This summer, The SPACES Artist in Residence program at The Village of Arts and Humanities, a unique civic practice program that employs neighbors to work alongside artists living in the heart of North Philadelphia, makes a further leap in its methodology with the introduction of “System Zero: Tools For Happy Art Workers,” an art project created in collaboration with artist Grimaldi Baez and neighbors Stan Ward, Ant Carr, and Will Reid.

In previous residencies, SPACES matched artists with interested neighbors. For the first time in four years, SPACES is funding a full neighbor/artist collective that arose organically from the work of a previous project. This marks a milestone in the program and neighborhood’s joint capacity to collaborate on art-making in service of the surrounding community.

The System Zero group first met when Baez served as a community organizer for 2016-17 SPACES International AIR. After the residency ended, the group continued meeting, to share conversation about employment, relationships, the criminal justice system, and their lives. In June of 2017, SPACES awarded the group with the seventh SPACES Artist Residency — funding for the group to work together for 20 hours a week, as well as materials and equipment.

“System Zero” indicates the group’s purpose: to use their artist home as a “system zero,” a kind of glass-bottomed boat through which to observe and intervene in the systems that structure their lives. Baez leads the group in imagining how their existing knowledge and skills, as well as the resources of The Village and the community around them, can be used as tools to serve their needs and the needs of their neighbors. Together, they seek to use art-thinking and art practice to answer the group’s foundational concerns: how to earn an honest living and create a life of integrity.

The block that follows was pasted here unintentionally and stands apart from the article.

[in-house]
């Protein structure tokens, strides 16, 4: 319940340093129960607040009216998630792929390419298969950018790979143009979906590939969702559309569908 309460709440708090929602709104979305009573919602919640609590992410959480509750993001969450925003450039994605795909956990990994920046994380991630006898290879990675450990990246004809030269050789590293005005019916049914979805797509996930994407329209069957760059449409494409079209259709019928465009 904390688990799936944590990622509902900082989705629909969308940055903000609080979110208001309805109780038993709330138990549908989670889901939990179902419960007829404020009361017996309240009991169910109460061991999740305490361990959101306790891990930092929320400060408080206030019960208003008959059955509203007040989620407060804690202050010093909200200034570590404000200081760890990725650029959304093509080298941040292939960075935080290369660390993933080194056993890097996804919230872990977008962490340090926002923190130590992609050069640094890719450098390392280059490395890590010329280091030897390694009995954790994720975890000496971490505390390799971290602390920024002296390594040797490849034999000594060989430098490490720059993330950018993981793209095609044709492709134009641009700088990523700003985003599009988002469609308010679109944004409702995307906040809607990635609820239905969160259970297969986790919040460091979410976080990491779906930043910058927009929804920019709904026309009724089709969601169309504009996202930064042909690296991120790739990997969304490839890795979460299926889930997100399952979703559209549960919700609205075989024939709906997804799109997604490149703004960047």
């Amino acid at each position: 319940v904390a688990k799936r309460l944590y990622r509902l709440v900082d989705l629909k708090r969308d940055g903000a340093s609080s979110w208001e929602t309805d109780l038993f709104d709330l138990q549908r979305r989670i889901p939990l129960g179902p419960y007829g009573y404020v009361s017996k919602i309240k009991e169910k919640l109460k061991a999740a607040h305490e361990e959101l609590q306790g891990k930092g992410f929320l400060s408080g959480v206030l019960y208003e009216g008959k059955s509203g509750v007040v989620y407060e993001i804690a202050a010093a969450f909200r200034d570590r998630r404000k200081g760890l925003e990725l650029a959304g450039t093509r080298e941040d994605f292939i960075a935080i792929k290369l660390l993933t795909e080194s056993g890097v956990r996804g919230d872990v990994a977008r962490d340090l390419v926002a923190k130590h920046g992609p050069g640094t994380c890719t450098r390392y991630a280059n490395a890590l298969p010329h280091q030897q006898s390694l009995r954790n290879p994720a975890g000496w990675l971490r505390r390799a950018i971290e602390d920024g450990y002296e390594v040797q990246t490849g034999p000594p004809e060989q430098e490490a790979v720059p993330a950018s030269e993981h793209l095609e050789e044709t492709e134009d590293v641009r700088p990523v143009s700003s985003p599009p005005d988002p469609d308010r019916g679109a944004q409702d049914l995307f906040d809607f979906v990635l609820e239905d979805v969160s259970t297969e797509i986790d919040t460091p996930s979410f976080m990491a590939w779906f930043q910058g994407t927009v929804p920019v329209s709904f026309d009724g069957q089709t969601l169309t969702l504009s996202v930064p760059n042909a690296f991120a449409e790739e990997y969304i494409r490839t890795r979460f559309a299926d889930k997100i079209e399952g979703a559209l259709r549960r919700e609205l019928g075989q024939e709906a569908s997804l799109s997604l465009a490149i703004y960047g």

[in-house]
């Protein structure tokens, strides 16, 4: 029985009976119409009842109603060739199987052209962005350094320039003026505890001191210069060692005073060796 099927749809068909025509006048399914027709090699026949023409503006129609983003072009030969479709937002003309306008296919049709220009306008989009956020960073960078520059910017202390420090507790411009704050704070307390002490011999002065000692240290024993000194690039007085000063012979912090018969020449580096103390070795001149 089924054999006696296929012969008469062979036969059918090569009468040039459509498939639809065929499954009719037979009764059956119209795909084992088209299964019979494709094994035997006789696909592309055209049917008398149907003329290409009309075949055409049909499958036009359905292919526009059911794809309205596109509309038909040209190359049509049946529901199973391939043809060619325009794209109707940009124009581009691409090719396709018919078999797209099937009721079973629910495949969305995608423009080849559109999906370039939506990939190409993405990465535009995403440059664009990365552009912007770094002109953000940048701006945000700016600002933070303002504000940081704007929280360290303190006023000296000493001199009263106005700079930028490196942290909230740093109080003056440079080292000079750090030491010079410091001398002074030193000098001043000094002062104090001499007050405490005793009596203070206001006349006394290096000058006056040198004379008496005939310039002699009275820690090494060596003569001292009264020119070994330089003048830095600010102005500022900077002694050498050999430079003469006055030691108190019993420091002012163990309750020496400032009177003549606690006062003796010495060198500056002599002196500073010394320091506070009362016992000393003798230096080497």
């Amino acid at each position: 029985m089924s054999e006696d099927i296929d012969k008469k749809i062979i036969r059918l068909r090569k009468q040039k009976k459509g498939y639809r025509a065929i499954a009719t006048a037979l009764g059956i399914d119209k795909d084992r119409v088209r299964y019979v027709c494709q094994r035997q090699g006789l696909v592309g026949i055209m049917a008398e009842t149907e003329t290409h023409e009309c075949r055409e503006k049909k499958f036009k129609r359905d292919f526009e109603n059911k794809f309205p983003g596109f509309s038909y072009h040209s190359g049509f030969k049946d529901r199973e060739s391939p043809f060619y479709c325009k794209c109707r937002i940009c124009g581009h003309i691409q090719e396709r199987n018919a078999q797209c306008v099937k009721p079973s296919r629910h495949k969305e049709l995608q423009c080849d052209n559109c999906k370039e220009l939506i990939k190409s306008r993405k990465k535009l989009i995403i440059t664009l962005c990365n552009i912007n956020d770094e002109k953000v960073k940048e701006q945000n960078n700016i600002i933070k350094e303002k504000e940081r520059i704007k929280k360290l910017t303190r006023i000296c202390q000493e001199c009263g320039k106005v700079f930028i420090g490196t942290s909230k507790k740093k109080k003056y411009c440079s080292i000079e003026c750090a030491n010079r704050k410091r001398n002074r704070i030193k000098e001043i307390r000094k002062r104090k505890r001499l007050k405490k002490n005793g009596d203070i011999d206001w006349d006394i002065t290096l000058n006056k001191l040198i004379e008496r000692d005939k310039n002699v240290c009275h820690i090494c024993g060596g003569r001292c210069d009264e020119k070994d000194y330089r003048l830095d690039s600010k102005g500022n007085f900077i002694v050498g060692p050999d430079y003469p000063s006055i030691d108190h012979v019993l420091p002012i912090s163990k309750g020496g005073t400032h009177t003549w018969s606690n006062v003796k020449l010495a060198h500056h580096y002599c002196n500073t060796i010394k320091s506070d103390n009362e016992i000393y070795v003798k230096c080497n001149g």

Their first project in a series of problem-solving actions has been the refashioning of their studio space on Alder Street into a house of two functions: a first-floor workshop and a second-floor meeting house. In this transformed space, collaborators are able to explore open-ended area to develop practical technologies with limited resources, and moments of self-discovery by living into radical creativity.

You can find them here building furniture and aquaponics systems with found materials, discussing social issues in and outside of the neighborhood, and planting a garden of adopted trees in their backyard. Through mediums such as family photographs, a rowhouse, discarded metals and conversation, their residency project, System Zero, seeks to encounter and create opportunities for art-thinking and art-making, revealing alternative realities which circumvent institutional limits and structures.

The System Zero home will be open for public programming, meetings and discussions beginning in September 2017.